One in four people would prefer to hand the reins of government to robots than politicians, according to a recent survey in the U.K. American voters hold their elected representatives in even less esteem.
This week’s Economist/You Gov poll gives Congress an approval rating of 14%. SMU political science professor Matthew Wilson says that should not be interpreted as an endorsement of robots. “It’s more about the deep-seated dissatisfaction that reflects with the existing political options and people’s frustration with the existing mechanism of government,” he says. Wilson says Congress hasn’t had an approval rating over 30% in almost 20 years. He believes American voters would likely say they would support a (fill in the blank) more than a governor, congress, president (fill in the blank), revealing a profound discontent with the status quo. “People don’t like gridlock; they don’t like the kind of deeply-entrenched partisanship. They don’t like the fact that congressional elites seem disconnected from the concerns of ordinary Americans.”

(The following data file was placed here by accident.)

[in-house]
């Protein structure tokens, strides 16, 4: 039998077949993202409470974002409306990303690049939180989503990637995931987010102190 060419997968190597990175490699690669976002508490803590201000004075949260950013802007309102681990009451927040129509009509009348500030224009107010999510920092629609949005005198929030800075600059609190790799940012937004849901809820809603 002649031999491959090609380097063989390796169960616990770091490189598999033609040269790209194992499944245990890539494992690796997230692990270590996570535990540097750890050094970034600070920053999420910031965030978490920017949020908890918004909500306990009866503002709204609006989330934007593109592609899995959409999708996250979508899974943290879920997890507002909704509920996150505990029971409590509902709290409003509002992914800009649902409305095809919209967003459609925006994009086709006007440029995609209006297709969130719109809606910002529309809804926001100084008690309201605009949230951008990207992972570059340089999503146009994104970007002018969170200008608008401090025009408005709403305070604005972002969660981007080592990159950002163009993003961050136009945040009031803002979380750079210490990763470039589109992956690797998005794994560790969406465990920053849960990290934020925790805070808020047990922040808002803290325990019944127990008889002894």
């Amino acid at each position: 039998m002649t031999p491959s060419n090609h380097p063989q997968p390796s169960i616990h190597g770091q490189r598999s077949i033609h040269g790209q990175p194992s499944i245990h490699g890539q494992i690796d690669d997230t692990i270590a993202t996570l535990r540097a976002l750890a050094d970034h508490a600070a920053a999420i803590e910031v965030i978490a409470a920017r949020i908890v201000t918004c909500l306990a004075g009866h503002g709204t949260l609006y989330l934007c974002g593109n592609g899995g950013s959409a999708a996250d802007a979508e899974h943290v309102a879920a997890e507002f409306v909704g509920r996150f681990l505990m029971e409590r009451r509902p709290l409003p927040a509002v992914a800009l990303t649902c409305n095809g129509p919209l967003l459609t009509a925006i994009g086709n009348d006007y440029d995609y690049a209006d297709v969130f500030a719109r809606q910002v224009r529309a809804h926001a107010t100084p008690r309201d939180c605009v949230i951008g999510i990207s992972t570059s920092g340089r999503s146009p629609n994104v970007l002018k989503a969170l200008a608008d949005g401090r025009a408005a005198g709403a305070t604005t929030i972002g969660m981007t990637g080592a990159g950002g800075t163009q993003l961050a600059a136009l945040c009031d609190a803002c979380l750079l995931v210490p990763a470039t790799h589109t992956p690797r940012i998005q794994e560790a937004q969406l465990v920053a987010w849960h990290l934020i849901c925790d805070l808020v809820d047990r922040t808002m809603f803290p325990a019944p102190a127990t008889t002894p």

If it’s any consolation, things have improved. Last year Gallup found Congress had a 13% approval rating, though low bar was set in November 2013 at 9%.